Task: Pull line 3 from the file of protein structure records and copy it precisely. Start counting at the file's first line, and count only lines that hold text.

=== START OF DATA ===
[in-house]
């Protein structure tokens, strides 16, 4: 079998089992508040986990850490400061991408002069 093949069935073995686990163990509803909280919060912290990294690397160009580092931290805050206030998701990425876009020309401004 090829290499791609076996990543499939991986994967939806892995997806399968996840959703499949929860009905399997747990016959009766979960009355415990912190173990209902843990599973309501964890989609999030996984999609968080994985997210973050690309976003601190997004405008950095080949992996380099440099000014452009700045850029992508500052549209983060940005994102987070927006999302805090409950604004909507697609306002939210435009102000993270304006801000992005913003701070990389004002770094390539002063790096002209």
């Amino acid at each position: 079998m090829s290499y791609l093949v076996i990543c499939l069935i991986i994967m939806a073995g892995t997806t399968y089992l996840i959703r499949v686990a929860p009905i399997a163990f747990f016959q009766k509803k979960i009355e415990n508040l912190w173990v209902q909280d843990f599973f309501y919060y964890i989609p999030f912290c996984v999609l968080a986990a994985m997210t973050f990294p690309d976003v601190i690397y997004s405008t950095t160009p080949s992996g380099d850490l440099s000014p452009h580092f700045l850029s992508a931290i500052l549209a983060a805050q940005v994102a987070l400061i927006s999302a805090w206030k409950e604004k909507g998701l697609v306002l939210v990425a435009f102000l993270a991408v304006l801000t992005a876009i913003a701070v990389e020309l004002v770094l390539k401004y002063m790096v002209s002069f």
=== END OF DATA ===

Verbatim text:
């Amino acid at each position: 079998m090829s290499y791609l093949v076996i990543c499939l069935i991986i994967m939806a073995g892995t997806t399968y089992l996840i959703r499949v686990a929860p009905i399997a163990f747990f016959q009766k509803k979960i009355e415990n508040l912190w173990v209902q909280d843990f599973f309501y919060y964890i989609p999030f912290c996984v999609l968080a986990a994985m997210t973050f990294p690309d976003v601190i690397y997004s405008t950095t160009p080949s992996g380099d850490l440099s000014p452009h580092f700045l850029s992508a931290i500052l549209a983060a805050q940005v994102a987070l400061i927006s999302a805090w206030k409950e604004k909507g998701l697609v306002l939210v990425a435009f102000l993270a991408v304006l801000t992005a876009i913003a701070v990389e020309l004002v770094l390539k401004y002063m790096v002209s002069f």